Discover How Manufacturing is Using Robots to Streamline Production

Tue Sep 05, 2023

Robots in Manufacturing

The use of robotics is creating a new era of efficiency and innovation for manufacturers and engineers. Integrating robots in manufacturing is not just a trend - it’s a significant shift transforming how we make products and deliver services.

Takahiro Ishibashi, Spatial’s APAC Expert Solution Architect, an innovator in industrial automation and robotics software, explains this transformation perfectly. 

They state, "Robots are no longer a novelty in the manufacturing world. They are at the forefront of a revolution, driving unprecedented levels of precision, productivity, and safety. The future of manufacturing is not just about adopting robots, but about harnessing their full potential to redefine what's possible in production processes."

In 2021, over 517 385 industrial robots were installed in factories across the world. This was an all-time high. However, with an annual CAGR of 11.4% expected from the industrial robot market for the years 2023-30, we should expect to see even more manufacturers take the robot plunge.

A Brief History of Robots In the Manufacturing Industry

When compared to the entire history of manufacturing, robots are a relatively new tool. Robots’ abilities to automate, streamline and speed up productivity are surpassing everyone's expectations at an alarming rate, and they’ve fast become a favored solution by industry leaders.

Let’s take a look at the brief (but very impactful) history of robotics in manufacturing.

  • In 1937, Griffith B. Taylor created the first known industrial robot that had a single electric motor and five axis of movement and could stack wooden blocks in patterns.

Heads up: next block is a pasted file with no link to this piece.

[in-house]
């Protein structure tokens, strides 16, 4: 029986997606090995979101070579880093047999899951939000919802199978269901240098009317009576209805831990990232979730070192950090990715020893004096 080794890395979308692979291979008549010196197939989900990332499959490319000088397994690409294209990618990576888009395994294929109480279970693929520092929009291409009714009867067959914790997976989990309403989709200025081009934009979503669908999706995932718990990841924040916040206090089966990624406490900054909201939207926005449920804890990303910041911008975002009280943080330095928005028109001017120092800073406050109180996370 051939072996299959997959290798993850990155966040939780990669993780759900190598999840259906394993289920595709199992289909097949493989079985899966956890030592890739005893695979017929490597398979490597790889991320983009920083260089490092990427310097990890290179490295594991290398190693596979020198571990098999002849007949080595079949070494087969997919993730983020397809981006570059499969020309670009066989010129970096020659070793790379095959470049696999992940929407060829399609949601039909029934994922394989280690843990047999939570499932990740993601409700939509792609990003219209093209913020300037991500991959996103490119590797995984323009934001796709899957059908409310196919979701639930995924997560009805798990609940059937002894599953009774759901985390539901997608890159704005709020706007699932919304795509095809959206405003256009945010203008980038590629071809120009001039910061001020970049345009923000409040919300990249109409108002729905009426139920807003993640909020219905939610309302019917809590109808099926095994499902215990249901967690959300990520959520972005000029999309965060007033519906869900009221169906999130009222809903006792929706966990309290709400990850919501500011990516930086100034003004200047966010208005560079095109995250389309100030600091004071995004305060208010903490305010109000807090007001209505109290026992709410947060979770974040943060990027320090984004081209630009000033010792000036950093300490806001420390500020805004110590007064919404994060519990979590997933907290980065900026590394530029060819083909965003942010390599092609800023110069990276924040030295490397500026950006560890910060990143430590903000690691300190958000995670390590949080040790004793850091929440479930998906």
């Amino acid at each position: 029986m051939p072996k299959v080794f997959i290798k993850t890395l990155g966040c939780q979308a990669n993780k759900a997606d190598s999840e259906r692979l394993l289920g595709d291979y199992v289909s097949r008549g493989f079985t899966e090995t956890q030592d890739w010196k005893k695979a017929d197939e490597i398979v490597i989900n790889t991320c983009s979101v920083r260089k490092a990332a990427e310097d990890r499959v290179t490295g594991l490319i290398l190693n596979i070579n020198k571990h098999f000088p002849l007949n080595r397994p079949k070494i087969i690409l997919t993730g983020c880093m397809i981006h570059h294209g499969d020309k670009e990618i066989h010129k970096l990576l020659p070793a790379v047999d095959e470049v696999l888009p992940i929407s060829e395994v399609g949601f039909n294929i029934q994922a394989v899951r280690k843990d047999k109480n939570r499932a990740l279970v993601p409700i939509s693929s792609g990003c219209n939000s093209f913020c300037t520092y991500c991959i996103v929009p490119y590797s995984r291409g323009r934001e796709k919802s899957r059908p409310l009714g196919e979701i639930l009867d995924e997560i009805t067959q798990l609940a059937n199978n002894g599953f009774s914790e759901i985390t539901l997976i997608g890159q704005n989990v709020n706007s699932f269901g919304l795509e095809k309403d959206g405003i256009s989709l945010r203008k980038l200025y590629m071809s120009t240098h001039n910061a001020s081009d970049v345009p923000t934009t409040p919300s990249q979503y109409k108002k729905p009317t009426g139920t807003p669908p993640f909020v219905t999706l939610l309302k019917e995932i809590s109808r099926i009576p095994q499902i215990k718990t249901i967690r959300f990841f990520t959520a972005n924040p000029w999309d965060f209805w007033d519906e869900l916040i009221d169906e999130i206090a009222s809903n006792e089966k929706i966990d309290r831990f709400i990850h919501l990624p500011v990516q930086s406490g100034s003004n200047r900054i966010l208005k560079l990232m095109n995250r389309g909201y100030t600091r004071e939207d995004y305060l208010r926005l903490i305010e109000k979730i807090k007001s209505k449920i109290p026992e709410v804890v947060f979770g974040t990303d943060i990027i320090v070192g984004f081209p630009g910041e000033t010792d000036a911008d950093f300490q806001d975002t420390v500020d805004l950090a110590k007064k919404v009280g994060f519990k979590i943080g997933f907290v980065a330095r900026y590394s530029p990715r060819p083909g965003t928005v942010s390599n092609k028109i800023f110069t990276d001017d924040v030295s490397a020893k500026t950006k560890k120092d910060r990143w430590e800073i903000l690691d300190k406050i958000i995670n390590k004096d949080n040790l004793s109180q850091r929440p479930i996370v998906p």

• In 1954, the first industrial robot patent was filed by George Devol. His robot could move items within a 12-foot radius. 
  • In 1962, a robot called Unimate was introduced into a General Motors assembly line, revolutionizing car manufacturing.
  • The 1970s saw the advent of programmable robots, which brought increased flexibility and efficiency to production lines.
  • Fast forward to the 21st century, and we see the rise of collaborative robots, or "cobots," designed to work alongside human operators, enhancing safety and productivity.

We all know this is just the beginning. The next wave of robotics innovation promises to further the industry, making manufacturing processes more efficient, safer, and more adaptable than ever before.


Robotic innovations in manufacturing evolve everyday. Stay in the know with help from the Spatial blog:

How are Robots Used in Manufacturing Today?

Robots have become an integral part of modern manufacturing, playing diverse roles that enhance efficiency, safety, and quality. Let’s explore how the robotics used in manufacturing are shifting patterns and trends.

Automation of Repetitive Tasks

One of the primary uses of industrial automation robotics is in the automation of repetitive tasks. Robots can tirelessly perform the same task with consistent precision, reducing costs associated with human error and increasing productivity.


Robots are renowned for their precision. They can be programmed to perform intricate tasks requiring a high level of accuracy, significantly enhancing precision and accuracy parameters in manufacturing processes.

Hazardous Work Environment

Robots can be deployed to do tasks in hazardous work environments, such as ones with high temperatures, that require exposure to toxic substances, or heavy machinery. This not only improves workers' safety but also allows for more consistent production under conditions that would be challenging for humans.

Quality Inspection and Testing